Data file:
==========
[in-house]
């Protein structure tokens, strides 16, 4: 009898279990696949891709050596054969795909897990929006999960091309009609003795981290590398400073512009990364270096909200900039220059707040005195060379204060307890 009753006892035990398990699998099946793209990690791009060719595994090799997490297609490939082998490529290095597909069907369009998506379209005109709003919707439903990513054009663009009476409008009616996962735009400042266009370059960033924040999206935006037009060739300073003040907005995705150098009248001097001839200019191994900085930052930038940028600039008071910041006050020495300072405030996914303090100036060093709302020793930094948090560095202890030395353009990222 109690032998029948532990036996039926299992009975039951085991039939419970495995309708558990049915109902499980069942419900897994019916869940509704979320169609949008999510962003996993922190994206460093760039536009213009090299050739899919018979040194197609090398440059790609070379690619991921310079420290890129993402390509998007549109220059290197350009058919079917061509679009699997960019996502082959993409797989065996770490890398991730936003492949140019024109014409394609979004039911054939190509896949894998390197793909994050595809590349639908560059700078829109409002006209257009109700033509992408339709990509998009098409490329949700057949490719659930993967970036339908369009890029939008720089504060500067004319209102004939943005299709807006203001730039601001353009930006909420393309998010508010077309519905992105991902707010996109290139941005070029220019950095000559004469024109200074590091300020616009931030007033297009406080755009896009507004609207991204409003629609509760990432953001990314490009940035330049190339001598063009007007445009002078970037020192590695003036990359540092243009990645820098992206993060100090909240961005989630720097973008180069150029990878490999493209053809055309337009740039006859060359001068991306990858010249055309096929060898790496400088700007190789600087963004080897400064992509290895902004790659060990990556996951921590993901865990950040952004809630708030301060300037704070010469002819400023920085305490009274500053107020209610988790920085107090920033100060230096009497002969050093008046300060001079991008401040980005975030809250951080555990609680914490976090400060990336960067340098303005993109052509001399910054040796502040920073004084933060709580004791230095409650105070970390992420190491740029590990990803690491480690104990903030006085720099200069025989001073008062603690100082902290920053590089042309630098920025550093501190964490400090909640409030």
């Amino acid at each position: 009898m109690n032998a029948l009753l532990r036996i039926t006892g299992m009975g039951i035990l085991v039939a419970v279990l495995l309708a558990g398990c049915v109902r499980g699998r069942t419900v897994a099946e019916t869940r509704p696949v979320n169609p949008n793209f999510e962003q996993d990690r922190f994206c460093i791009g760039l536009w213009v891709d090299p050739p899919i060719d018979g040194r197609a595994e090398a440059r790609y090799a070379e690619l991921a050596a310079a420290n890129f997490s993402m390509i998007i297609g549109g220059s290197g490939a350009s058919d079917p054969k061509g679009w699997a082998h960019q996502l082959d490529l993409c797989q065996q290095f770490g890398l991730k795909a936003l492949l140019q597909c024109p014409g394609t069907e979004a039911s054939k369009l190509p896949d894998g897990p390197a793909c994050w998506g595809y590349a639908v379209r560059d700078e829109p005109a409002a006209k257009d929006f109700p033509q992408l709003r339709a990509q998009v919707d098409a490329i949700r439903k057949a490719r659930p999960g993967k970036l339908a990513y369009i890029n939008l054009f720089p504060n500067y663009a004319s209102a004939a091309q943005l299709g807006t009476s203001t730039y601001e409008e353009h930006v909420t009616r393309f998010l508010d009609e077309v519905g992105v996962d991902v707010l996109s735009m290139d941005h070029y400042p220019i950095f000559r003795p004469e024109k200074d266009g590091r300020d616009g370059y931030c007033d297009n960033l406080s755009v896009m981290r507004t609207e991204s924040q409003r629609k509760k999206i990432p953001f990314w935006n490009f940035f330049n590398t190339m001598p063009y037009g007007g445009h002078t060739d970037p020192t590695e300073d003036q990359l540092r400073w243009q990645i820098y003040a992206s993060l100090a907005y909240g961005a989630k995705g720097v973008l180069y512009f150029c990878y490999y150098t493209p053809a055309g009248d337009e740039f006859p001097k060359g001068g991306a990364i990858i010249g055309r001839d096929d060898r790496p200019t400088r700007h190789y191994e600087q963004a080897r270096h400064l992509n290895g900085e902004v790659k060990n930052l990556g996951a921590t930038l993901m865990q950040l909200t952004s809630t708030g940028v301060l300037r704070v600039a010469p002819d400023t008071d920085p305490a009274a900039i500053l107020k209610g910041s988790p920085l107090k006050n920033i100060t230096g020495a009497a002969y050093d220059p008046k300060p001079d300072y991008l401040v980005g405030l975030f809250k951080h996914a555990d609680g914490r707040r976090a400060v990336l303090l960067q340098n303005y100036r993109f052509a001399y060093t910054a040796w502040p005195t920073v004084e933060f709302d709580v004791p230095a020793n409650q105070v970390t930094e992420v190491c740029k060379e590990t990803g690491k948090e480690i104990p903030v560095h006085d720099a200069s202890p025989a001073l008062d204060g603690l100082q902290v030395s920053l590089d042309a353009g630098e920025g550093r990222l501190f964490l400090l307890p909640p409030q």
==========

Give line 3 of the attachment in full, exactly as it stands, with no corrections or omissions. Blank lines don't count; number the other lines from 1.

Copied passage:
């Amino acid at each position: 009898m109690n032998a029948l009753l532990r036996i039926t006892g299992m009975g039951i035990l085991v039939a419970v279990l495995l309708a558990g398990c049915v109902r499980g699998r069942t419900v897994a099946e019916t869940r509704p696949v979320n169609p949008n793209f999510e962003q996993d990690r922190f994206c460093i791009g760039l536009w213009v891709d090299p050739p899919i060719d018979g040194r197609a595994e090398a440059r790609y090799a070379e690619l991921a050596a310079a420290n890129f997490s993402m390509i998007i297609g549109g220059s290197g490939a350009s058919d079917p054969k061509g679009w699997a082998h960019q996502l082959d490529l993409c797989q065996q290095f770490g890398l991730k795909a936003l492949l140019q597909c024109p014409g394609t069907e979004a039911s054939k369009l190509p896949d894998g897990p390197a793909c994050w998506g595809y590349a639908v379209r560059d700078e829109p005109a409002a006209k257009d929006f109700p033509q992408l709003r339709a990509q998009v919707d098409a490329i949700r439903k057949a490719r659930p999960g993967k970036l339908a990513y369009i890029n939008l054009f720089p504060n500067y663009a004319s209102a004939a091309q943005l299709g807006t009476s203001t730039y601001e409008e353009h930006v909420t009616r393309f998010l508010d009609e077309v519905g992105v996962d991902v707010l996109s735009m290139d941005h070029y400042p220019i950095f000559r003795p004469e024109k200074d266009g590091r300020d616009g370059y931030c007033d297009n960033l406080s755009v896009m981290r507004t609207e991204s924040q409003r629609k509760k999206i990432p953001f990314w935006n490009f940035f330049n590398t190339m001598p063009y037009g007007g445009h002078t060739d970037p020192t590695e300073d003036q990359l540092r400073w243009q990645i820098y003040a992206s993060l100090a907005y909240g961005a989630k995705g720097v973008l180069y512009f150029c990878y490999y150098t493209p053809a055309g009248d337009e740039f006859p001097k060359g001068g991306a990364i990858i010249g055309r001839d096929d060898r790496p200019t400088r700007h190789y191994e600087q963004a080897r270096h400064l992509n290895g900085e902004v790659k060990n930052l990556g996951a921590t930038l993901m865990q950040l909200t952004s809630t708030g940028v301060l300037r704070v600039a010469p002819d400023t008071d920085p305490a009274a900039i500053l107020k209610g910041s988790p920085l107090k006050n920033i100060t230096g020495a009497a002969y050093d220059p008046k300060p001079d300072y991008l401040v980005g405030l975030f809250k951080h996914a555990d609680g914490r707040r976090a400060v990336l303090l960067q340098n303005y100036r993109f052509a001399y060093t910054a040796w502040p005195t920073v004084e933060f709302d709580v004791p230095a020793n409650q105070v970390t930094e992420v190491c740029k060379e590990t990803g690491k948090e480690i104990p903030v560095h006085d720099a200069s202890p025989a001073l008062d204060g603690l100082q902290v030395s920053l590089d042309a353009g630098e920025g550093r990222l501190f964490l400090l307890p909640p409030q």